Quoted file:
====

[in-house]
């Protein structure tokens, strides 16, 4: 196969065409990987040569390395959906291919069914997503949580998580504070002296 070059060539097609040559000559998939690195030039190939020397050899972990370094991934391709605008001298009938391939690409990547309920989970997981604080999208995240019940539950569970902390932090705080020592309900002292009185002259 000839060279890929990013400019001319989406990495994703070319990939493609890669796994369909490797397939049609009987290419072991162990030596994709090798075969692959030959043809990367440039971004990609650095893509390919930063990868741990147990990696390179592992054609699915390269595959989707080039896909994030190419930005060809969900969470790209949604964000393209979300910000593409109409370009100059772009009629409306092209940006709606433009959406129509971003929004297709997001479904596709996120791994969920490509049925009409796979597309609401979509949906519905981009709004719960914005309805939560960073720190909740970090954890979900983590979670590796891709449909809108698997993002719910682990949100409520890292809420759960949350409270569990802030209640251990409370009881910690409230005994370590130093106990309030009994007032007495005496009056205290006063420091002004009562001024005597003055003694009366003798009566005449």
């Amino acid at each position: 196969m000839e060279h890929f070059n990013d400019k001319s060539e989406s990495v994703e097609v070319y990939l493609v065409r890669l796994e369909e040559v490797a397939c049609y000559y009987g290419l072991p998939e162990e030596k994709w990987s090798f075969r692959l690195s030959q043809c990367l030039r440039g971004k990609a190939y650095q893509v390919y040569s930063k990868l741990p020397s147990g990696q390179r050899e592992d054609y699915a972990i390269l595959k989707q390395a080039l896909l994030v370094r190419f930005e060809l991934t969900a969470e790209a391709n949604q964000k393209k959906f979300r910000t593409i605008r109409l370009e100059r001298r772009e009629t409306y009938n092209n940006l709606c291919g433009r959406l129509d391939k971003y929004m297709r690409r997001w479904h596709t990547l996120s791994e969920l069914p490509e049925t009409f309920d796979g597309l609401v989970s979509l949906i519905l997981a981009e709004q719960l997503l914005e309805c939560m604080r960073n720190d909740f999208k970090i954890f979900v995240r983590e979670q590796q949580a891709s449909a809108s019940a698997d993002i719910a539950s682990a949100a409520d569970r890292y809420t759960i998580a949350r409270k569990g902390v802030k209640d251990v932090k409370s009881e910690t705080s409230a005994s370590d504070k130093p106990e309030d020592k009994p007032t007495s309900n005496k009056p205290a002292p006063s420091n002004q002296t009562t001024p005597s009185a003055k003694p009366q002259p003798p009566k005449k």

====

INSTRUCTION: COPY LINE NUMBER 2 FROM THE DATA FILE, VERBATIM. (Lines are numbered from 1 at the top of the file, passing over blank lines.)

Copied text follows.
């Protein structure tokens, strides 16, 4: 196969065409990987040569390395959906291919069914997503949580998580504070002296 070059060539097609040559000559998939690195030039190939020397050899972990370094991934391709605008001298009938391939690409990547309920989970997981604080999208995240019940539950569970902390932090705080020592309900002292009185002259 000839060279890929990013400019001319989406990495994703070319990939493609890669796994369909490797397939049609009987290419072991162990030596994709090798075969692959030959043809990367440039971004990609650095893509390919930063990868741990147990990696390179592992054609699915390269595959989707080039896909994030190419930005060809969900969470790209949604964000393209979300910000593409109409370009100059772009009629409306092209940006709606433009959406129509971003929004297709997001479904596709996120791994969920490509049925009409796979597309609401979509949906519905981009709004719960914005309805939560960073720190909740970090954890979900983590979670590796891709449909809108698997993002719910682990949100409520890292809420759960949350409270569990802030209640251990409370009881910690409230005994370590130093106990309030009994007032007495005496009056205290006063420091002004009562001024005597003055003694009366003798009566005449």